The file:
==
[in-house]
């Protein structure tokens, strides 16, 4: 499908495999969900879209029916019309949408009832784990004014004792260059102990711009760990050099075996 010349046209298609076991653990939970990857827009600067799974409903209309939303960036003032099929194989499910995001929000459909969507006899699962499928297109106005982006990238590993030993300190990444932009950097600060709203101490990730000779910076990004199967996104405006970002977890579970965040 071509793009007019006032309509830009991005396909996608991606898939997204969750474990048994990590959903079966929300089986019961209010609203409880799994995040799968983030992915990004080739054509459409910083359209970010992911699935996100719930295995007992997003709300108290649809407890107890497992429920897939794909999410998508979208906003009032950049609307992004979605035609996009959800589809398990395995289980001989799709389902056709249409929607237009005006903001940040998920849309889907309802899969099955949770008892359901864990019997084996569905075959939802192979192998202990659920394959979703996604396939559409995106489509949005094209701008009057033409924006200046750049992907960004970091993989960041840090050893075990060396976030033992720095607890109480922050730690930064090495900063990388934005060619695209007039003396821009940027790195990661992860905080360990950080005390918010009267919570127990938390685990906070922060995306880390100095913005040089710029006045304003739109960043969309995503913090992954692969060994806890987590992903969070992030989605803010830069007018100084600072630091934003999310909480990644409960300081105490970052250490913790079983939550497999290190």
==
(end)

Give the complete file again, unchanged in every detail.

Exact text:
[in-house]
């Protein structure tokens, strides 16, 4: 499908495999969900879209029916019309949408009832784990004014004792260059102990711009760990050099075996 010349046209298609076991653990939970990857827009600067799974409903209309939303960036003032099929194989499910995001929000459909969507006899699962499928297109106005982006990238590993030993300190990444932009950097600060709203101490990730000779910076990004199967996104405006970002977890579970965040 071509793009007019006032309509830009991005396909996608991606898939997204969750474990048994990590959903079966929300089986019961209010609203409880799994995040799968983030992915990004080739054509459409910083359209970010992911699935996100719930295995007992997003709300108290649809407890107890497992429920897939794909999410998508979208906003009032950049609307992004979605035609996009959800589809398990395995289980001989799709389902056709249409929607237009005006903001940040998920849309889907309802899969099955949770008892359901864990019997084996569905075959939802192979192998202990659920394959979703996604396939559409995106489509949005094209701008009057033409924006200046750049992907960004970091993989960041840090050893075990060396976030033992720095607890109480922050730690930064090495900063990388934005060619695209007039003396821009940027790195990661992860905080360990950080005390918010009267919570127990938390685990906070922060995306880390100095913005040089710029006045304003739109960043969309995503913090992954692969060994806890987590992903969070992030989605803010830069007018100084600072630091934003999310909480990644409960300081105490970052250490913790079983939550497999290190």